POLITICS

Republicans Are Feeling Kind Of Pessimistic About Their Party Right Now

The vast majority of GOP voters say their party remains divided.
Republicans are feeling a little deflated about their party and its future.<i></i>
Republicans are feeling a little deflated about their party and its future.

Democrats are happier than Republicans in terms of the politicians their party has elected in the past, their nominees currently running for president and their prospects for the future, a new HuffPost/YouGov survey finds.

Three-quarters of Democratic and Democratic-leaning voters describe themselves as enthusiastic about or satisfied with the choice of Hillary Clinton as their nominee, while 24 percent are either dissatisfied or upset. A smaller two-thirds majority of Republican and Republican-leaning voters say they’re enthusiastic about or satisfied with Donald Trump, with 32 percent saying they’re dissatisfied or upset.

There’s a wider gap on feelings toward each party’s elected officials. Seventy-two percent of Democratic and Democratic-leaning voters, but just 40 percent of Republican and Republican-leaning voters, say they’re at least satisfied with the politicians in their party who currently hold office. Only 3 percent on the GOP side, compared with 20 percent on the Democrats’ consider themselves enthusiastic.

But perhaps the most significant gap is in regard to each party’s future. Seventy-one percent of voters on the Democratic side are at least satisfied, compared with 43 percent on the Republican side. Thirty percent of Democrats, but just 8 percent of Republicans, count themselves as enthusiastic.

Past HuffPost/YouGov polls conducted in March and last October showed similar differences between the parties, although Republicans were initially more enthusiastic about their field of candidates.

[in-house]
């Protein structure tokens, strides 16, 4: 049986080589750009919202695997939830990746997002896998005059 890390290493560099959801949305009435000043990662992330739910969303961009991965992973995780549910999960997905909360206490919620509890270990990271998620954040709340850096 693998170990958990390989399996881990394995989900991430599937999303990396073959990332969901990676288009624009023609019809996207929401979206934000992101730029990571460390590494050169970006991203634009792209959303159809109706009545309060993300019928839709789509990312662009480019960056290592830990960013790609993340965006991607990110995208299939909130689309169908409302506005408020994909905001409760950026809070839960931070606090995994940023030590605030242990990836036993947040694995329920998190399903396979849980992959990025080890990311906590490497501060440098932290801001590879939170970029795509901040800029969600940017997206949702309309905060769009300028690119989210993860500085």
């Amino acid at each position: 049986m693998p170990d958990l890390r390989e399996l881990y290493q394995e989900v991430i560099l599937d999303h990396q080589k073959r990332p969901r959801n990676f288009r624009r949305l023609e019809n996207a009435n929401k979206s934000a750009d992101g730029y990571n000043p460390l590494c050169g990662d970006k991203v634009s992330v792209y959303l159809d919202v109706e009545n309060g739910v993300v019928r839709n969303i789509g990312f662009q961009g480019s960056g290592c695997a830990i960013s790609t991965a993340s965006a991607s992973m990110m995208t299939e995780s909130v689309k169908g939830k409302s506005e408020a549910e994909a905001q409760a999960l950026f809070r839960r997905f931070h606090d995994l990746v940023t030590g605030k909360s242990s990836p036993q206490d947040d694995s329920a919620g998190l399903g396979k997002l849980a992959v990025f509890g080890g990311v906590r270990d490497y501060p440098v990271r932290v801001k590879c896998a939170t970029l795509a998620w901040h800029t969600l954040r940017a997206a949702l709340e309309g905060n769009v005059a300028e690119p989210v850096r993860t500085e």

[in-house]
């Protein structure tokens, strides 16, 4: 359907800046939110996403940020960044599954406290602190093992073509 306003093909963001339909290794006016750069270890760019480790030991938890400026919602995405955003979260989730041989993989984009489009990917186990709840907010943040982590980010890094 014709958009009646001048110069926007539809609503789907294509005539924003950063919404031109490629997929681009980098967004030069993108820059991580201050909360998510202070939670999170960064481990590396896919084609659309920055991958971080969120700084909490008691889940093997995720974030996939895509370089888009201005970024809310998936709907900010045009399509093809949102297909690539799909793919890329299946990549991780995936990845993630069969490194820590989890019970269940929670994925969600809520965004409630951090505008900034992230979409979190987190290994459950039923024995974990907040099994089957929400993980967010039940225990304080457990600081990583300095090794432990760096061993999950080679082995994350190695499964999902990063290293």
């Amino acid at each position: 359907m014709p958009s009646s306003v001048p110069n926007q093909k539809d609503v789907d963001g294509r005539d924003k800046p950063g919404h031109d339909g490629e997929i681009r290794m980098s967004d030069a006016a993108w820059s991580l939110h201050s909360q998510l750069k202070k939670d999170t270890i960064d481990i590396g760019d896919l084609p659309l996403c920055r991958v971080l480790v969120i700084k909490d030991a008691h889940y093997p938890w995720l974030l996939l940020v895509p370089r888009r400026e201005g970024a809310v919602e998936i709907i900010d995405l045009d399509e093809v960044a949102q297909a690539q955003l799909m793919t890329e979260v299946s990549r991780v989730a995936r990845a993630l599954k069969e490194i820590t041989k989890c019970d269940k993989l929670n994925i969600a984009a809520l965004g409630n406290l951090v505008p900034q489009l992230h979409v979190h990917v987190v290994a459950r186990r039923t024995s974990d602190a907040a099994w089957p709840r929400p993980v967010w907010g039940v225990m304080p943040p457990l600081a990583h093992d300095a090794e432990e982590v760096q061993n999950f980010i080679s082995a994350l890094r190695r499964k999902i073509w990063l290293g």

Sixty-three percent of Democrats and Democratic leaners now say their party is mostly united, with just 18 percent viewing it as more divided. By contrast, Republican voters overwhelmingly say their party is split, with 71 percent viewing the GOP as divided and only 13 percent as united.

Overall, voters consider the Democratic Party more united than divided by a 14-point margin, but say by a 67-point margin that the Republicans are more divided.

The HuffPost/YouGov poll consisted of 1,000 completed interviews conducted Aug. 11-12 among U.S. adults, using a sample selected from YouGov’s opt-in online panel to match the demographics and other characteristics of the adult U.S. population.

The Huffington Post has teamed up with YouGov to conduct daily opinion polls. You can learn more about this project and take part in YouGov’s nationally representative opinion polling. Data from all HuffPost/YouGov polls can be found here. More details on the polls’ methodology are available here.

Most surveys report a margin of error that represents some, but not all, potential survey errors. YouGov’s reports include a model-based margin of error, which rests on a specific set of statistical assumptions about the selected sample, rather than the standard methodology for random probability sampling. If these assumptions are wrong, the model-based margin of error may also be inaccurate. Click here for a more detailed explanation of the model-based margin of error.

HuffPost

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